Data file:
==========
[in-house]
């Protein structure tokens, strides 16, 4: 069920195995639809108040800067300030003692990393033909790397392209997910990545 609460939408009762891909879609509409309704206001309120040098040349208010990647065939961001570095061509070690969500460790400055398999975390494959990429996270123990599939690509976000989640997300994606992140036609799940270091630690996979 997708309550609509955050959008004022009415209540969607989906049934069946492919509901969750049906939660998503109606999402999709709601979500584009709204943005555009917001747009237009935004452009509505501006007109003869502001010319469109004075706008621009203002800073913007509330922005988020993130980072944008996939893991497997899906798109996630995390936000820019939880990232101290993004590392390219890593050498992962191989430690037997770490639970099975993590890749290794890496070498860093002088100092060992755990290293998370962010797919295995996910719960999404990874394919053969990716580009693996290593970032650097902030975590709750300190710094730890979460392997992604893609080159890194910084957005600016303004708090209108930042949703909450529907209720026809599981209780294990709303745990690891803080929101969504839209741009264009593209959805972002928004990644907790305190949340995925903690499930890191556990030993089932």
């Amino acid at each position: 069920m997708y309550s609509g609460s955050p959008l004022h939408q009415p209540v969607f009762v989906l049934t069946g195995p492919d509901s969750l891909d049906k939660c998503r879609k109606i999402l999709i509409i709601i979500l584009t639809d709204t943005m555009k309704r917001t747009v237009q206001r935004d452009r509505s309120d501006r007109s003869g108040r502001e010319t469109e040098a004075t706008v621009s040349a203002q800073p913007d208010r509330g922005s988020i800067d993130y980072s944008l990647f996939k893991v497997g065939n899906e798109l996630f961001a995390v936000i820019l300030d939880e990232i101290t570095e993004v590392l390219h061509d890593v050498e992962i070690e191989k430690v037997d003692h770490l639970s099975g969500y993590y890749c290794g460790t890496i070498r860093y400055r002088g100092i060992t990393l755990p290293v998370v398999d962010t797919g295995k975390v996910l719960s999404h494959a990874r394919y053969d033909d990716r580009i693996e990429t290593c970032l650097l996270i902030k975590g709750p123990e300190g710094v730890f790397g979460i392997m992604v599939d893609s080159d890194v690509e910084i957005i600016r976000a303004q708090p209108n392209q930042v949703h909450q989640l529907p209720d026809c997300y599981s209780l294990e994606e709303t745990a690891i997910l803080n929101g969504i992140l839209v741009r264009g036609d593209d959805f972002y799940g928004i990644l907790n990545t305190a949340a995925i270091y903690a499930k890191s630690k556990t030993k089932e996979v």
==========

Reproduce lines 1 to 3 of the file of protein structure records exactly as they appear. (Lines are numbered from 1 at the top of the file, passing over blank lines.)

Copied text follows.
[in-house]
């Protein structure tokens, strides 16, 4: 069920195995639809108040800067300030003692990393033909790397392209997910990545 609460939408009762891909879609509409309704206001309120040098040349208010990647065939961001570095061509070690969500460790400055398999975390494959990429996270123990599939690509976000989640997300994606992140036609799940270091630690996979 997708309550609509955050959008004022009415209540969607989906049934069946492919509901969750049906939660998503109606999402999709709601979500584009709204943005555009917001747009237009935004452009509505501006007109003869502001010319469109004075706008621009203002800073913007509330922005988020993130980072944008996939893991497997899906798109996630995390936000820019939880990232101290993004590392390219890593050498992962191989430690037997770490639970099975993590890749290794890496070498860093002088100092060992755990290293998370962010797919295995996910719960999404990874394919053969990716580009693996290593970032650097902030975590709750300190710094730890979460392997992604893609080159890194910084957005600016303004708090209108930042949703909450529907209720026809599981209780294990709303745990690891803080929101969504839209741009264009593209959805972002928004990644907790305190949340995925903690499930890191556990030993089932």
């Amino acid at each position: 069920m997708y309550s609509g609460s955050p959008l004022h939408q009415p209540v969607f009762v989906l049934t069946g195995p492919d509901s969750l891909d049906k939660c998503r879609k109606i999402l999709i509409i709601i979500l584009t639809d709204t943005m555009k309704r917001t747009v237009q206001r935004d452009r509505s309120d501006r007109s003869g108040r502001e010319t469109e040098a004075t706008v621009s040349a203002q800073p913007d208010r509330g922005s988020i800067d993130y980072s944008l990647f996939k893991v497997g065939n899906e798109l996630f961001a995390v936000i820019l300030d939880e990232i101290t570095e993004v590392l390219h061509d890593v050498e992962i070690e191989k430690v037997d003692h770490l639970s099975g969500y993590y890749c290794g460790t890496i070498r860093y400055r002088g100092i060992t990393l755990p290293v998370v398999d962010t797919g295995k975390v996910l719960s999404h494959a990874r394919y053969d033909d990716r580009i693996e990429t290593c970032l650097l996270i902030k975590g709750p123990e300190g710094v730890f790397g979460i392997m992604v599939d893609s080159d890194v690509e910084i957005i600016r976000a303004q708090p209108n392209q930042v949703h909450q989640l529907p209720d026809c997300y599981s209780l294990e994606e709303t745990a690891i997910l803080n929101g969504i992140l839209v741009r264009g036609d593209d959805f972002y799940g928004i990644l907790n990545t305190a949340a995925i270091y903690a499930k890191s630690k556990t030993k089932e996979v």